Eleventh Circuit Dismisses Complaint Under 1995 Safe Harbor Provision
|The United States Court of Appeals for the Eleventh Circuit in Harris v. IVAX Corp., 1999 U.S. App. LEXIS 17725, 1999 WL 542319 (11th Cir. July 27, 1999), recently became the first Court of Appeals to construe the safe harbor provision for forward-looking statements enacted in the Private Securities Litigation Reform Act of 1995 (the "PSLRA").|
The court's construction of the safe harbor is broad: The court looked at the challenged statements as a whole, and rejected the "purely grammatical argument" that particular phrases written in the present tense cannot be forward-looking statements. The court also held that when a plaintiff contends that a list of cautionary factors - some of which are forward-looking and some of which are not forward-looking - is challenged as a whole on the ground that the list omits a particular factor, the list should be treated as a single unit that is a forward-looking statement.
The Safe Harbor
The safe harbor adopted by the PSLRA has two prongs. First, there is no liability under the federal securities laws for forward-looking statements that prove false if the statement is "accompanied by meaningful cautionary statements identifying important factors that could cause actual results to differ materially from those in the forward-looking statement." 15 U.S.C. ' 78u-5(c)(1)(A)(i). Second, even if the forward-looking statement is not accompanied by cautionary language, the plaintiff must prove that each defendant in the case made the statement with "actual knowledge" that the statement was "false or misleading." Id. ' 78u-5(c)(1)(B)(i).
The IVAX case arose out of a press release issued on August 2, 1996 by IVAX Corporation, a manufacturer of generic drugs. This press release, "while acknowledging business problems, also showed some optimism." On September 30, 1996, IVAX issued another press release, this one announcing that the corporation anticipated a $43 million loss for the third quarter, which ended that day. On November 11, 1996, IVAX issued a third press release. This press release announced a $179 million loss for the third quarter, $104 million of which was a reduction in the carrying value of the goodwill ascribed to certain of IVAX's businesses. Neither of the earlier press releases had mentioned the possibility of this goodwill writedown based on third quarter results.
IVAX shareholders commenced a class action on behalf of all purchasers of IVAX stock between August 2, 1996 and November 11, 1996 against IVAX, its chairman and chief executive officer, and its chief financial officer. Violations of Section 10(b) of the Exchange Act and Rule 10b-5 promulgated thereunder were asserted based upon two theories: (1) IVAX's projections allegedly were fraudulent, and (2) IVAX's disclosure of factors affecting its projections misleadingly omitted the possibility of a goodwill writedown. The United States District Court for the Southern District of Florida dismissed the case pursuant to the 1995 Act's safe harbor for forward-looking statements, and the Eleventh Circuit affirmed.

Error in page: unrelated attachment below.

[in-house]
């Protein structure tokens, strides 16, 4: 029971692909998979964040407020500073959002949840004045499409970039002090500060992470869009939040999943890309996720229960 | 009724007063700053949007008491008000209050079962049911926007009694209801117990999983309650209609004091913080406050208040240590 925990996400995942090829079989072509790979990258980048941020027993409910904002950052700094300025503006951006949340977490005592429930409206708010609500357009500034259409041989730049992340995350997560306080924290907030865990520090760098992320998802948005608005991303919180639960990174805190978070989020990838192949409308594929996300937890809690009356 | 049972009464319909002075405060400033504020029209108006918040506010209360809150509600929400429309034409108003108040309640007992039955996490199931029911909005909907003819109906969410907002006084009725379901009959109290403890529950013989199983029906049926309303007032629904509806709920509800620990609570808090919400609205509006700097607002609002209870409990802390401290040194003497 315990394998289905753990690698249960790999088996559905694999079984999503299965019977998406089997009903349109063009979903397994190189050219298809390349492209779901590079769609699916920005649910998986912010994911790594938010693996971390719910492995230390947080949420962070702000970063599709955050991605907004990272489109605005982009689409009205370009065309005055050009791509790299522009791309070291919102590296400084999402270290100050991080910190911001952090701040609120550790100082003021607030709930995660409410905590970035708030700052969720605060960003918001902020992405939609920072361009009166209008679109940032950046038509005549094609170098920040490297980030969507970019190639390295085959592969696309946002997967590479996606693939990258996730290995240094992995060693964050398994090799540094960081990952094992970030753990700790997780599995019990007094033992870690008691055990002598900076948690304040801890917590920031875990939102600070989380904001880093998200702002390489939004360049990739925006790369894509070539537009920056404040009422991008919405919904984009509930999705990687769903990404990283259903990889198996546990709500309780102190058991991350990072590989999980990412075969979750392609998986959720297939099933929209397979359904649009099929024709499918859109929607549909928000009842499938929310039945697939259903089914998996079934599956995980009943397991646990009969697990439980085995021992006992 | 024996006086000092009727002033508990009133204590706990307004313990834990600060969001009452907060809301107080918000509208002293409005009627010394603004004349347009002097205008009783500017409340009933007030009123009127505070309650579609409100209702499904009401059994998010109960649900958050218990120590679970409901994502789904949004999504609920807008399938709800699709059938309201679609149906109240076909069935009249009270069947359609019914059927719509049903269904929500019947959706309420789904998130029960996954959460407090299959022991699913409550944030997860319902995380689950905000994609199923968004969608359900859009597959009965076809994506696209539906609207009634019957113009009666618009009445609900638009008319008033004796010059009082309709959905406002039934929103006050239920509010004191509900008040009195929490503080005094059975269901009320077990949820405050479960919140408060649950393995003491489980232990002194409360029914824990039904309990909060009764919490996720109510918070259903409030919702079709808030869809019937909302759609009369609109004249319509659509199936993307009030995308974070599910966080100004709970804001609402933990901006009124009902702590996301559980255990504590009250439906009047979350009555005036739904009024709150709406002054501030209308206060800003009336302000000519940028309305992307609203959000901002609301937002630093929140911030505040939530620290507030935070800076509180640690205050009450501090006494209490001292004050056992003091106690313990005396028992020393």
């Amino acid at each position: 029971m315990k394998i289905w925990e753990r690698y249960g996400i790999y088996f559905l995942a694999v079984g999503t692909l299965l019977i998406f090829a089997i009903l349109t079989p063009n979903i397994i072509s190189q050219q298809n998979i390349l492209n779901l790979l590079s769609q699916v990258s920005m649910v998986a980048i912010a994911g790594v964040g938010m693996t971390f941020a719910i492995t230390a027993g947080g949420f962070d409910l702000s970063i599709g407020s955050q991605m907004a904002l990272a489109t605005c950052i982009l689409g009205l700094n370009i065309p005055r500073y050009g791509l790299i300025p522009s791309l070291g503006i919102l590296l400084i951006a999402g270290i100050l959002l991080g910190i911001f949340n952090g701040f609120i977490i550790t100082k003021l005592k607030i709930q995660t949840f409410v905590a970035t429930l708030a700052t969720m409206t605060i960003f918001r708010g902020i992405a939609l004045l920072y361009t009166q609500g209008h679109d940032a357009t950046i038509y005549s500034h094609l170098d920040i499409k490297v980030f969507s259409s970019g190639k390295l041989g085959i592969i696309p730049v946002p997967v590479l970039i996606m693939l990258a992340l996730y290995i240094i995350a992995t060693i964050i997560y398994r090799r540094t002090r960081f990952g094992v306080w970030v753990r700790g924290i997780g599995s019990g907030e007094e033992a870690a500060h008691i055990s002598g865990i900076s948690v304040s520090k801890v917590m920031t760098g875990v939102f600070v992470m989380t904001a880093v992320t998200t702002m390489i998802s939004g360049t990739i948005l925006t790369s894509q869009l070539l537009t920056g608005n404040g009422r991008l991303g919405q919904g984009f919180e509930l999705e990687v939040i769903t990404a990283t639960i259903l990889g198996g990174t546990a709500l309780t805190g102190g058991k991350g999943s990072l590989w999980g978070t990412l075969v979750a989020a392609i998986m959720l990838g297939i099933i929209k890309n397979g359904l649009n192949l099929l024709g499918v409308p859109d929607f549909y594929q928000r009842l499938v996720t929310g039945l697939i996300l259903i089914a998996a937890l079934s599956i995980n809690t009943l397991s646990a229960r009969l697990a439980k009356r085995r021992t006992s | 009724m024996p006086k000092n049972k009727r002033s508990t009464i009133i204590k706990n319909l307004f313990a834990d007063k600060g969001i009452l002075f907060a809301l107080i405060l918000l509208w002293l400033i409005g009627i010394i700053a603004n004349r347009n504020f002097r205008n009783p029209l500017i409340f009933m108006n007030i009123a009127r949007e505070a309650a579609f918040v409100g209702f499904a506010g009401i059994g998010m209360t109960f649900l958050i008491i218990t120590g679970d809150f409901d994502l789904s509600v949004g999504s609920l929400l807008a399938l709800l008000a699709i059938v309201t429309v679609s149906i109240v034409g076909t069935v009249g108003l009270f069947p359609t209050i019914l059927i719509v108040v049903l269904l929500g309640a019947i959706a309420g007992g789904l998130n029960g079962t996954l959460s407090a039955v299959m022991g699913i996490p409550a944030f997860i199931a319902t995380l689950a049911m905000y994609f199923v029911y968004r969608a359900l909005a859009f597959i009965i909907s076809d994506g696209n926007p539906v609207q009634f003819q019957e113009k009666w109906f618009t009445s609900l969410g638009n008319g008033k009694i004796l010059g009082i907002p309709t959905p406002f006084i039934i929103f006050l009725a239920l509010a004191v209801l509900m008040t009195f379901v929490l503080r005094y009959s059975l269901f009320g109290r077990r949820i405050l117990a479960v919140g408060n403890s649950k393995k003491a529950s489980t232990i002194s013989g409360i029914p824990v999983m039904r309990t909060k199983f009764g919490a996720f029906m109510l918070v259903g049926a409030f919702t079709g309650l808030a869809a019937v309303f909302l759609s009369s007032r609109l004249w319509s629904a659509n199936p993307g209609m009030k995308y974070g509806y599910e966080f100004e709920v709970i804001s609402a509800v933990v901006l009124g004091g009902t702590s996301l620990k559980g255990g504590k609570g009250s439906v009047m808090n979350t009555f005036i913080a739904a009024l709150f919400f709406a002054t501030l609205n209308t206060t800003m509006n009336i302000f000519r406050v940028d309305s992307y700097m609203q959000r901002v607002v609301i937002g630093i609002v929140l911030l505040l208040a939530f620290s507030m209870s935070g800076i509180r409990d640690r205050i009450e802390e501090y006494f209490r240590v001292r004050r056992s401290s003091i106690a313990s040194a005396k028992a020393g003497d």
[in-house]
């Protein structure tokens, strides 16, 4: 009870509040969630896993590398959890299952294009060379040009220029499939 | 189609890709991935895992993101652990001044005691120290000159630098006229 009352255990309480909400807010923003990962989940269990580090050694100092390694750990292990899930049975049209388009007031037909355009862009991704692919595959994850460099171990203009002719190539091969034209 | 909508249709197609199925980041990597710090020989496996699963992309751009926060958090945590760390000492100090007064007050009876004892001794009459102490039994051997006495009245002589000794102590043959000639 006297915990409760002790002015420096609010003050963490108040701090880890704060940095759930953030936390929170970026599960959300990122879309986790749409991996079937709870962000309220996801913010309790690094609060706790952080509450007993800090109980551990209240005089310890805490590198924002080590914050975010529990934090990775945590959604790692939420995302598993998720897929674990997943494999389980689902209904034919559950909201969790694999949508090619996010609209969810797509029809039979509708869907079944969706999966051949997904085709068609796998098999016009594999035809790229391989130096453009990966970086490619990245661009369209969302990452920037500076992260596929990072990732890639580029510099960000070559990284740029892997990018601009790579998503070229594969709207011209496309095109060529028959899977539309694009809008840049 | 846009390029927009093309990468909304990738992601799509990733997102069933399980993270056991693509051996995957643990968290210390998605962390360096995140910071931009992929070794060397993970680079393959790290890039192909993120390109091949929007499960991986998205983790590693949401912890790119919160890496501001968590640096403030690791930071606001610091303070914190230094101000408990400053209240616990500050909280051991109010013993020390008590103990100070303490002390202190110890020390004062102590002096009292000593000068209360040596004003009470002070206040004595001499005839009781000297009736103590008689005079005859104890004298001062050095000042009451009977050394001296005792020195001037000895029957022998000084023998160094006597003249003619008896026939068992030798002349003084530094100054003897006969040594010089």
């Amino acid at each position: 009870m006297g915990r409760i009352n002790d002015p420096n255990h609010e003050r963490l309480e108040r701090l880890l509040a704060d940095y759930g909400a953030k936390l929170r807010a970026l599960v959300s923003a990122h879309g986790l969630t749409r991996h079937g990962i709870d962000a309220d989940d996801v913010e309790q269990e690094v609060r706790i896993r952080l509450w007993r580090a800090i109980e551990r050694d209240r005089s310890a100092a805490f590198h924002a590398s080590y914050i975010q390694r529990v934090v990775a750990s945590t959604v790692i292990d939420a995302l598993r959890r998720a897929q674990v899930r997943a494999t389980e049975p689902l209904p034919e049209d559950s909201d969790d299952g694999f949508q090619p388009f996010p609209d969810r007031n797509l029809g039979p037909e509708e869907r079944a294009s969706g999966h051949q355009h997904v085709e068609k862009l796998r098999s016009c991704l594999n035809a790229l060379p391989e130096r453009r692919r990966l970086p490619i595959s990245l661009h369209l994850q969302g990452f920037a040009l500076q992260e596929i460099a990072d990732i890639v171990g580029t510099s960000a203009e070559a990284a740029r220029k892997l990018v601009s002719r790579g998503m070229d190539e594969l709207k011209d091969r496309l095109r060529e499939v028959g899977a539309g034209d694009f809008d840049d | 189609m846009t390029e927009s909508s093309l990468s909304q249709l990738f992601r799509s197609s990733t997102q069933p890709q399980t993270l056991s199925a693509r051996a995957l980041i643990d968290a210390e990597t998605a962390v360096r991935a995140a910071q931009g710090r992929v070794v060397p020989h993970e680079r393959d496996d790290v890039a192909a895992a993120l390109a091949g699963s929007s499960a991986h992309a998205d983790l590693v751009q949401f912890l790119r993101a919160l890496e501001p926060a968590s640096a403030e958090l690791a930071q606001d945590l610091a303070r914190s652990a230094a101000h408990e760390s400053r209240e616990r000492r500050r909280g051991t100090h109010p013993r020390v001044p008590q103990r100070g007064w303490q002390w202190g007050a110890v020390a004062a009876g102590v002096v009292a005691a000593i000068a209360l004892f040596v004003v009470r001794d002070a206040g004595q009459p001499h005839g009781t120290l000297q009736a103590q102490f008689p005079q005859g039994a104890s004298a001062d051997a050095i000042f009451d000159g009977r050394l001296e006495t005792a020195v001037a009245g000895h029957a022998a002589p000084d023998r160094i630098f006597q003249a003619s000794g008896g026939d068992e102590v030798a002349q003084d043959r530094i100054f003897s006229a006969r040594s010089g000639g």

The Eleventh Circuit's decision focused upon the first prong of the safe harbor, asking the two questions required under that prong by the statute: (1) were the challenged statements forward-looking statements?, and (2) were the challenged statements "accompanied by meaningful cautionary statements"? The court held that "[a]ll of the statements that the plaintiffs claim to be false or misleading are forward-looking" and were accompanied by "meaningful cautionary language." The Eleventh Circuit therefore did not reach the second prong of the safe harbor or "enter the thicket of the PSLRA's new pleading requirements for scienter." The court emphasized that if a forward-looking statement "is accompanied by 'meaningful cautionary language,' the defendants' state of mind is irrelevant."
Were the Challenged Statements Forward-Looking Statements?
The court examined each of the statements alleged to be false or misleading in the August 2 and September 30 press releases to determine whether the statements were forward-looking statements. The court looked at each statement in light of the following definition of "forward-looking statement" in the statute:
(A) a statement containing a projection of revenues, income (including income loss), earnings (including earnings loss) per share, capital expenditures, dividends, capital structure, or other financial items;
(B) a statement of the plans and objectives of management for future operations, including plans or objectives relating to the products or services of the issuer;
(C) a statement of future economic performance, including any such statement contained in a discussion and analysis of financial condition by the management or in the results of operations included pursuant to the rules and regulations of the Commission;
(D) any statement of the assumptions underlying or relating to any statement described in subparagraph (A), (B), or (C);